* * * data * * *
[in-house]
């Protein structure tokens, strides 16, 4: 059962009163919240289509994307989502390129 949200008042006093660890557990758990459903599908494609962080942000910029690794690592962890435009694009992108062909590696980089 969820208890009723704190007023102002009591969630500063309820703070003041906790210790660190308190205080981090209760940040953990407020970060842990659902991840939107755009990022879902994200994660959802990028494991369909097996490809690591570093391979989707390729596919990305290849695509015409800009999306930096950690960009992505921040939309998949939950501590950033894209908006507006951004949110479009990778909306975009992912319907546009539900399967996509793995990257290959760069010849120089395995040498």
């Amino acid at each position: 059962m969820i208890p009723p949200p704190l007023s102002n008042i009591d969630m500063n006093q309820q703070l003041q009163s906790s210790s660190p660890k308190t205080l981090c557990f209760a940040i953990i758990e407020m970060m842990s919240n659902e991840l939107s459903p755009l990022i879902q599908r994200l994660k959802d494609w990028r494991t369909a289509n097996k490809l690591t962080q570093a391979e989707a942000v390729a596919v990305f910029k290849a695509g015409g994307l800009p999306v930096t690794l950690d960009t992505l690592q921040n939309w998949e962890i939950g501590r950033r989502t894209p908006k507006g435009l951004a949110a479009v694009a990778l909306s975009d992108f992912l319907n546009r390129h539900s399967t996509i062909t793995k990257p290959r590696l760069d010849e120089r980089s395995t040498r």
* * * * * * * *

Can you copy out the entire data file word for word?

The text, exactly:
[in-house]
């Protein structure tokens, strides 16, 4: 059962009163919240289509994307989502390129 949200008042006093660890557990758990459903599908494609962080942000910029690794690592962890435009694009992108062909590696980089 969820208890009723704190007023102002009591969630500063309820703070003041906790210790660190308190205080981090209760940040953990407020970060842990659902991840939107755009990022879902994200994660959802990028494991369909097996490809690591570093391979989707390729596919990305290849695509015409800009999306930096950690960009992505921040939309998949939950501590950033894209908006507006951004949110479009990778909306975009992912319907546009539900399967996509793995990257290959760069010849120089395995040498």
């Amino acid at each position: 059962m969820i208890p009723p949200p704190l007023s102002n008042i009591d969630m500063n006093q309820q703070l003041q009163s906790s210790s660190p660890k308190t205080l981090c557990f209760a940040i953990i758990e407020m970060m842990s919240n659902e991840l939107s459903p755009l990022i879902q599908r994200l994660k959802d494609w990028r494991t369909a289509n097996k490809l690591t962080q570093a391979e989707a942000v390729a596919v990305f910029k290849a695509g015409g994307l800009p999306v930096t690794l950690d960009t992505l690592q921040n939309w998949e962890i939950g501590r950033r989502t894209p908006k507006g435009l951004a949110a479009v694009a990778l909306s975009d992108f992912l319907n546009r390129h539900s399967t996509i062909t793995k990257p290959r590696l760069d010849e120089r980089s395995t040498r």